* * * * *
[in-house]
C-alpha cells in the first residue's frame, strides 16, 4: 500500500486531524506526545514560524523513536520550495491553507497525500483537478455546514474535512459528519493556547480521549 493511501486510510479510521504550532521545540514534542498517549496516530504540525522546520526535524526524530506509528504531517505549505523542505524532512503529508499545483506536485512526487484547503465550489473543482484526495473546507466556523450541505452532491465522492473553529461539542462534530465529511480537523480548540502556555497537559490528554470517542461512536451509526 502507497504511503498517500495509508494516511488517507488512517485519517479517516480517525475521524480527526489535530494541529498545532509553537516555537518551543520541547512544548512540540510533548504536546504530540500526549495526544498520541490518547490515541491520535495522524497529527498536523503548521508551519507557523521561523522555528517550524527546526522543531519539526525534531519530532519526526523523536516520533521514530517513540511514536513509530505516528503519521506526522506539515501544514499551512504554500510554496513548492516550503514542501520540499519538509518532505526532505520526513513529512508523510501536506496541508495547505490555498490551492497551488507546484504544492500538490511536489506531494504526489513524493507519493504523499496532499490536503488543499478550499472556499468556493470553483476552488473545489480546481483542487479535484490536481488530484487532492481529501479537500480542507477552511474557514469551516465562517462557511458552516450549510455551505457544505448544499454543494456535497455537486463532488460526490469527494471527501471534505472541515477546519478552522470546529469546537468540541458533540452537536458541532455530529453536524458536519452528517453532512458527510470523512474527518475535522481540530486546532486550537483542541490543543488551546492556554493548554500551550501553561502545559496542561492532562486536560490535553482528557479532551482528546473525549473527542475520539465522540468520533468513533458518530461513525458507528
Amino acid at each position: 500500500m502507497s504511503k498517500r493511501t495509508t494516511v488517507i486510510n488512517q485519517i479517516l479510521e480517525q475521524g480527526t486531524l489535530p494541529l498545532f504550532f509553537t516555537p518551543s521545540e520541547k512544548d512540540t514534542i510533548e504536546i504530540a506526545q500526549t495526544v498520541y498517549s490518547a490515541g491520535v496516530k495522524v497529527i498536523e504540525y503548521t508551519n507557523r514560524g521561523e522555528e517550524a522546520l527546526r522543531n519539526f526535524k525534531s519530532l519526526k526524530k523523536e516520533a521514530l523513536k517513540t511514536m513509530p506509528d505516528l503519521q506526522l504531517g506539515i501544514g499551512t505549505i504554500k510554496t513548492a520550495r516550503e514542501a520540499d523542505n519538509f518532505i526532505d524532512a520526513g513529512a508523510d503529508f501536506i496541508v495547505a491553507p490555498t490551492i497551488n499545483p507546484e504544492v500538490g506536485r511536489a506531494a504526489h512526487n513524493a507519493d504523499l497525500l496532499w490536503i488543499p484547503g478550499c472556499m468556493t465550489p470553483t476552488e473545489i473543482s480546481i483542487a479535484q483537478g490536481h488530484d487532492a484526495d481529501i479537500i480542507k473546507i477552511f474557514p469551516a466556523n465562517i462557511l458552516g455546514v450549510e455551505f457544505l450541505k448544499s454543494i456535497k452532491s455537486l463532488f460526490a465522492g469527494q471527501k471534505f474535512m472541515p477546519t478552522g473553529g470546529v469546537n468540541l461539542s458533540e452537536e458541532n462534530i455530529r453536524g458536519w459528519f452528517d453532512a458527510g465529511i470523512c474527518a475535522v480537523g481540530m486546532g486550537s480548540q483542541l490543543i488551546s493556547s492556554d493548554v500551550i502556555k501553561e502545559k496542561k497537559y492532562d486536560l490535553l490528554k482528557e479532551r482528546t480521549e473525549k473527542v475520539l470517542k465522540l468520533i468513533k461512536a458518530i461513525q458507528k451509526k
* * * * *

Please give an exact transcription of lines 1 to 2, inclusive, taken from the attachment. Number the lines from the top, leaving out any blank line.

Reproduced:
[in-house]
C-alpha cells in the first residue's frame, strides 16, 4: 500500500486531524506526545514560524523513536520550495491553507497525500483537478455546514474535512459528519493556547480521549 493511501486510510479510521504550532521545540514534542498517549496516530504540525522546520526535524526524530506509528504531517505549505523542505524532512503529508499545483506536485512526487484547503465550489473543482484526495473546507466556523450541505452532491465522492473553529461539542462534530465529511480537523480548540502556555497537559490528554470517542461512536451509526 502507497504511503498517500495509508494516511488517507488512517485519517479517516480517525475521524480527526489535530494541529498545532509553537516555537518551543520541547512544548512540540510533548504536546504530540500526549495526544498520541490518547490515541491520535495522524497529527498536523503548521508551519507557523521561523522555528517550524527546526522543531519539526525534531519530532519526526523523536516520533521514530517513540511514536513509530505516528503519521506526522506539515501544514499551512504554500510554496513548492516550503514542501520540499519538509518532505526532505520526513513529512508523510501536506496541508495547505490555498490551492497551488507546484504544492500538490511536489506531494504526489513524493507519493504523499496532499490536503488543499478550499472556499468556493470553483476552488473545489480546481483542487479535484490536481488530484487532492481529501479537500480542507477552511474557514469551516465562517462557511458552516450549510455551505457544505448544499454543494456535497455537486463532488460526490469527494471527501471534505472541515477546519478552522470546529469546537468540541458533540452537536458541532455530529453536524458536519452528517453532512458527510470523512474527518475535522481540530486546532486550537483542541490543543488551546492556554493548554500551550501553561502545559496542561492532562486536560490535553482528557479532551482528546473525549473527542475520539465522540468520533468513533458518530461513525458507528